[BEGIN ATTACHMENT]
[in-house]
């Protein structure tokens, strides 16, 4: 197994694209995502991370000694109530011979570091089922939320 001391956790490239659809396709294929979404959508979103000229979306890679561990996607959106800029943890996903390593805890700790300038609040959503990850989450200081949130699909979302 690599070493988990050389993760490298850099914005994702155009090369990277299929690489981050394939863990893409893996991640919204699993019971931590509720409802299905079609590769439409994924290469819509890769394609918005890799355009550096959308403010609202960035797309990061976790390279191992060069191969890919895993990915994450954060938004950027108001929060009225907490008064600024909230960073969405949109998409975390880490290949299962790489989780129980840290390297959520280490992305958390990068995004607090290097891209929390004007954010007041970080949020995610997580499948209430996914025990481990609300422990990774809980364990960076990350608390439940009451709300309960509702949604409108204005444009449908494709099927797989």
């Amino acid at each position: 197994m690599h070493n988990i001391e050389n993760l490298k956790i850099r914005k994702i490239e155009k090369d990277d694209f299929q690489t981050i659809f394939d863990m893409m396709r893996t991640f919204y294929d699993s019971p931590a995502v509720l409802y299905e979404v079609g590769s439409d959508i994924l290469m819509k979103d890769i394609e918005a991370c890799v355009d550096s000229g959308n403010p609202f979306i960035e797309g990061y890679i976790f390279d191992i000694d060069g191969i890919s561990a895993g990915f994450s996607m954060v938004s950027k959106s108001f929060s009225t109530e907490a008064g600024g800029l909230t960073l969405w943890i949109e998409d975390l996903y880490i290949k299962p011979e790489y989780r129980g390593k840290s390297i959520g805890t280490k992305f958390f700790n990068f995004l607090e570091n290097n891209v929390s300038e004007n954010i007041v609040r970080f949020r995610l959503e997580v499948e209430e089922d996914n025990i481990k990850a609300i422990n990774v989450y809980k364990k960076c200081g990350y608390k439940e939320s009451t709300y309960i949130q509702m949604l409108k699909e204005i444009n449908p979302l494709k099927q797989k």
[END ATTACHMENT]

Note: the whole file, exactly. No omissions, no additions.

[in-house]
């Protein structure tokens, strides 16, 4: 197994694209995502991370000694109530011979570091089922939320 001391956790490239659809396709294929979404959508979103000229979306890679561990996607959106800029943890996903390593805890700790300038609040959503990850989450200081949130699909979302 690599070493988990050389993760490298850099914005994702155009090369990277299929690489981050394939863990893409893996991640919204699993019971931590509720409802299905079609590769439409994924290469819509890769394609918005890799355009550096959308403010609202960035797309990061976790390279191992060069191969890919895993990915994450954060938004950027108001929060009225907490008064600024909230960073969405949109998409975390880490290949299962790489989780129980840290390297959520280490992305958390990068995004607090290097891209929390004007954010007041970080949020995610997580499948209430996914025990481990609300422990990774809980364990960076990350608390439940009451709300309960509702949604409108204005444009449908494709099927797989």
């Amino acid at each position: 197994m690599h070493n988990i001391e050389n993760l490298k956790i850099r914005k994702i490239e155009k090369d990277d694209f299929q690489t981050i659809f394939d863990m893409m396709r893996t991640f919204y294929d699993s019971p931590a995502v509720l409802y299905e979404v079609g590769s439409d959508i994924l290469m819509k979103d890769i394609e918005a991370c890799v355009d550096s000229g959308n403010p609202f979306i960035e797309g990061y890679i976790f390279d191992i000694d060069g191969i890919s561990a895993g990915f994450s996607m954060v938004s950027k959106s108001f929060s009225t109530e907490a008064g600024g800029l909230t960073l969405w943890i949109e998409d975390l996903y880490i290949k299962p011979e790489y989780r129980g390593k840290s390297i959520g805890t280490k992305f958390f700790n990068f995004l607090e570091n290097n891209v929390s300038e004007n954010i007041v609040r970080f949020r995610l959503e997580v499948e209430e089922d996914n025990i481990k990850a609300i422990n990774v989450y809980k364990k960076c200081g990350y608390k439940e939320s009451t709300y309960i949130q509702m949604l409108k699909e204005i444009n449908p979302l494709k099927q797989k």